What Effect Does The Designation Have?
The designation of a Conservation Area will affect an area in a number of ways. For example the permitted development rights of the properties within the conservation area will be affected. In normal circumstances, householders have certain ‘Permitted Development’ rights to carry out minor works to their properties, without requiring planning permission, such as small extensions and new garden sheds.
In Conservation Areas, ‘Permitted Development’ rights are reduced and works, which normally don’t require permission do, these are listed below:
- Some types of cladding
- The insertion of dormer windows into roof slopes
- The erection of satellite dishes on walls, roofs or chimneys fronting a highway
- The installation of radio masts, antennae or radio equipment housing with a volume in excess of two cubic metres
- Changes to walls and fences or other means of enclosure
- The size of house and industrial extensions that may be carried out without specific planning permission is also more restricted. Certain demolition works may also require consent in conservation areas
- Living in a Conservation Area requires householders to respect the special character or appearance of the area when making changes affecting the outside of their properties.
- Replacement external windows and doors may require planning permission.
Article Four (2) Directions
A Local Authority has the power to place Article Four (2) Directions on properties within conservation areas, which restricts the permitted development rights of the owners. Article Four (2) Directions will only be placed on those conservation areas which are deemed to be of considerable importance and with the support of the local community. Article Four (2) directions have been notified for Newnham Conservation Area after consultation with residents. The Direction was approved by the Executive Committee on the 16th November 2006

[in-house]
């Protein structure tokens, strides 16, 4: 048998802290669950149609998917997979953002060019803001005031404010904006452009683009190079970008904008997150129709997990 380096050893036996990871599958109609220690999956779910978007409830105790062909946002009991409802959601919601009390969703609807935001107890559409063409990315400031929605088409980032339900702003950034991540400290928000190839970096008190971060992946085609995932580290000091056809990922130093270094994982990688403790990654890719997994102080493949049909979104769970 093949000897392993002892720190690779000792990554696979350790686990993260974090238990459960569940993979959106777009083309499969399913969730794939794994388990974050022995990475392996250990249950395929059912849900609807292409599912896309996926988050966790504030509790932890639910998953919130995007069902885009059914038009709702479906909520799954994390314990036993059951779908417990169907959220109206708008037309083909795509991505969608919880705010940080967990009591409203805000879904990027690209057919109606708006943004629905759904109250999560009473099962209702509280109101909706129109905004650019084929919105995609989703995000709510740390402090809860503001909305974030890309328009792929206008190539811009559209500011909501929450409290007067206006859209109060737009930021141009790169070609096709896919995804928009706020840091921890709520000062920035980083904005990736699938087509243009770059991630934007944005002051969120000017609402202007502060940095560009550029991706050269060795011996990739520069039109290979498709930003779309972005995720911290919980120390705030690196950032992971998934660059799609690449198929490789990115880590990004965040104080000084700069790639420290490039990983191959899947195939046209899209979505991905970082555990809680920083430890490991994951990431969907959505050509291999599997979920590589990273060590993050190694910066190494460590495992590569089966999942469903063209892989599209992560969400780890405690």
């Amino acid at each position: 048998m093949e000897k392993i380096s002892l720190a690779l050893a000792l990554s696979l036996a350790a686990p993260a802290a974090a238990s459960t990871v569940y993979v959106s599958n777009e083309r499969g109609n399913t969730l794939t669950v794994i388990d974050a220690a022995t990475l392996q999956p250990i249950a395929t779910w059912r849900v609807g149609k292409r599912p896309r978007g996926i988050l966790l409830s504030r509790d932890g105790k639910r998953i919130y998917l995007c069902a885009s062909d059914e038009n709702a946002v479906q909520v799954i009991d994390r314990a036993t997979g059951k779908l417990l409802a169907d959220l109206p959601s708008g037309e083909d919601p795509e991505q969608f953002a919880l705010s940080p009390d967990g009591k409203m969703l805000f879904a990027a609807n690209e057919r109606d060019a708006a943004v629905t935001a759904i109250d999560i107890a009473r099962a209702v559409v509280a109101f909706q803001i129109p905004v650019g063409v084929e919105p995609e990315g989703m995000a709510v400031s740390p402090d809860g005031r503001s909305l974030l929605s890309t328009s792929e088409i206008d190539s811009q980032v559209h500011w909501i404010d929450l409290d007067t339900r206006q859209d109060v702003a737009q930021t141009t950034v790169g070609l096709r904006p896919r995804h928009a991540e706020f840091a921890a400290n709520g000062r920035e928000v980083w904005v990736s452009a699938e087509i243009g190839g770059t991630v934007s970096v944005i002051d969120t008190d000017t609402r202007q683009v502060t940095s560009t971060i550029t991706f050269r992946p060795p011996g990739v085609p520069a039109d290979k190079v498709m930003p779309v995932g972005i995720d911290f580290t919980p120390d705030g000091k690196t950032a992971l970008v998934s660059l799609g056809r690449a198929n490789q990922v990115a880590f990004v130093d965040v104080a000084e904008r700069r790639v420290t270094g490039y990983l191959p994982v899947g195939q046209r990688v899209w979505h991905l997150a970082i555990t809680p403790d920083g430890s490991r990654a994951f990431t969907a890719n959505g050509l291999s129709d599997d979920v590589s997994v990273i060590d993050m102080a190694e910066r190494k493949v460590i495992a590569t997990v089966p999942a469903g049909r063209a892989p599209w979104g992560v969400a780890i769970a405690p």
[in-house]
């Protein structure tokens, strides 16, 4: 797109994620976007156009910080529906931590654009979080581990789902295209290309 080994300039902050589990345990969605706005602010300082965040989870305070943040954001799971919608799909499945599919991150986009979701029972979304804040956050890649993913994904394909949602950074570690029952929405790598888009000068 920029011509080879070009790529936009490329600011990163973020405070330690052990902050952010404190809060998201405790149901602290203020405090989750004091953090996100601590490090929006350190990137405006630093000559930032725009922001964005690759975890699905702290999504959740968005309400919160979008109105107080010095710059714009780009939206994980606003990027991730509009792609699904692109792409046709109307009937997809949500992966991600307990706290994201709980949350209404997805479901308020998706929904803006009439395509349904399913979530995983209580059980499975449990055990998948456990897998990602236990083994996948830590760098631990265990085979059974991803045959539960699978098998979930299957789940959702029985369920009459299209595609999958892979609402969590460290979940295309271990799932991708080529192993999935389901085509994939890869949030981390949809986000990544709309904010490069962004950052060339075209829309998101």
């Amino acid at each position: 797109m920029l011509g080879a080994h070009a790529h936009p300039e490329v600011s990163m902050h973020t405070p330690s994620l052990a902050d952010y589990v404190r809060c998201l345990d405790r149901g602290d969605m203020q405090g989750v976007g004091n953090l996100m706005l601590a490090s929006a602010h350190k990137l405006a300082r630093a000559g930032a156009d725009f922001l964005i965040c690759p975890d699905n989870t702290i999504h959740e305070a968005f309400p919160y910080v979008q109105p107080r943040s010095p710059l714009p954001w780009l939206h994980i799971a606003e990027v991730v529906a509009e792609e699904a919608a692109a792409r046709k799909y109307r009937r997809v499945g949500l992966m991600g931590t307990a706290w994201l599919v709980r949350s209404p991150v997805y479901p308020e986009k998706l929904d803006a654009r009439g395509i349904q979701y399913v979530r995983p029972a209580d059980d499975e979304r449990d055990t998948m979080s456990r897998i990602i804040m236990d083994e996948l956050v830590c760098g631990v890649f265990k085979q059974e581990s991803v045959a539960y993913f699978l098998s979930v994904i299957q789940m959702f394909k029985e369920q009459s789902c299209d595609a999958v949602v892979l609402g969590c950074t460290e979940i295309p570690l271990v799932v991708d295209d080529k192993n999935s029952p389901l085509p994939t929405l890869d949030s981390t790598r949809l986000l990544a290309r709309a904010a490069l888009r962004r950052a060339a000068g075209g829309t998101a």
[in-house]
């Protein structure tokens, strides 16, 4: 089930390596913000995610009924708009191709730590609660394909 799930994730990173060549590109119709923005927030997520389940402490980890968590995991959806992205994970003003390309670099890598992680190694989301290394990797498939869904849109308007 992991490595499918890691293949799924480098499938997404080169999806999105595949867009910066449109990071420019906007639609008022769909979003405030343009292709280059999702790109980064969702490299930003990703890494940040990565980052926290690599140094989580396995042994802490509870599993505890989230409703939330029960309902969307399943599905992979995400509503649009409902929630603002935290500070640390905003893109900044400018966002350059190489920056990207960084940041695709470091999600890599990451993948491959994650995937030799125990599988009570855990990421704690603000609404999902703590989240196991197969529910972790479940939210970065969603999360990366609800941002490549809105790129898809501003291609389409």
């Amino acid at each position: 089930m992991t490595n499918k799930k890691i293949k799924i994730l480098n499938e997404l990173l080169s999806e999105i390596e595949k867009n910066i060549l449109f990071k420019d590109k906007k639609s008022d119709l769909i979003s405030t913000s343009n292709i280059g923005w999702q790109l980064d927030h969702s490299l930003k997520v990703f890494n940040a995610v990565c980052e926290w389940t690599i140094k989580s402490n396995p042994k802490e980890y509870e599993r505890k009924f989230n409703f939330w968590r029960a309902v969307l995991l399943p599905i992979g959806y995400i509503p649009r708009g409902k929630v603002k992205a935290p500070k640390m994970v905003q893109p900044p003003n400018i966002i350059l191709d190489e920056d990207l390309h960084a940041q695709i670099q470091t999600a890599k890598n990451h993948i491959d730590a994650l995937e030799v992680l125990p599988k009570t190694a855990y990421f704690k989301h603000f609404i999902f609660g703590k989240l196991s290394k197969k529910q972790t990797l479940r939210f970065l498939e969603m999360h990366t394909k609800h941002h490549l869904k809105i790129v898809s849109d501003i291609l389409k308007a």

The direction is designed to further protect a historic area and prevent inappropriate alterations occurring, for example the introduction of uPVC windows in a historic building.
The Council has also made an Article 4 direction on land not within conservation at Land off Redhouse Lane, Murrells Road and Smithy Close, English Bicknor which seeks to protect designiated important open areas from enclosure by walls or fences. This direction was agreed by the Development Control Committee on the 14th June 2011. See attached plan: Article Four Map English Bicknor
Trees in Conservation Areas
All trees within a conservation area automatically become protected once the area is designated. This means six weeks prior notice to the Local Authority would also be required for any proposals to lop, top or fell trees within the designated Conservation Area. For further information please see county side section (link)
How many Conservation Areas does the Forest have?
At present the Forest of Dean has 27 conservation areas, the most recent of which is Lydney, designated in 2005.
Current Appraisal Areas and Related Maps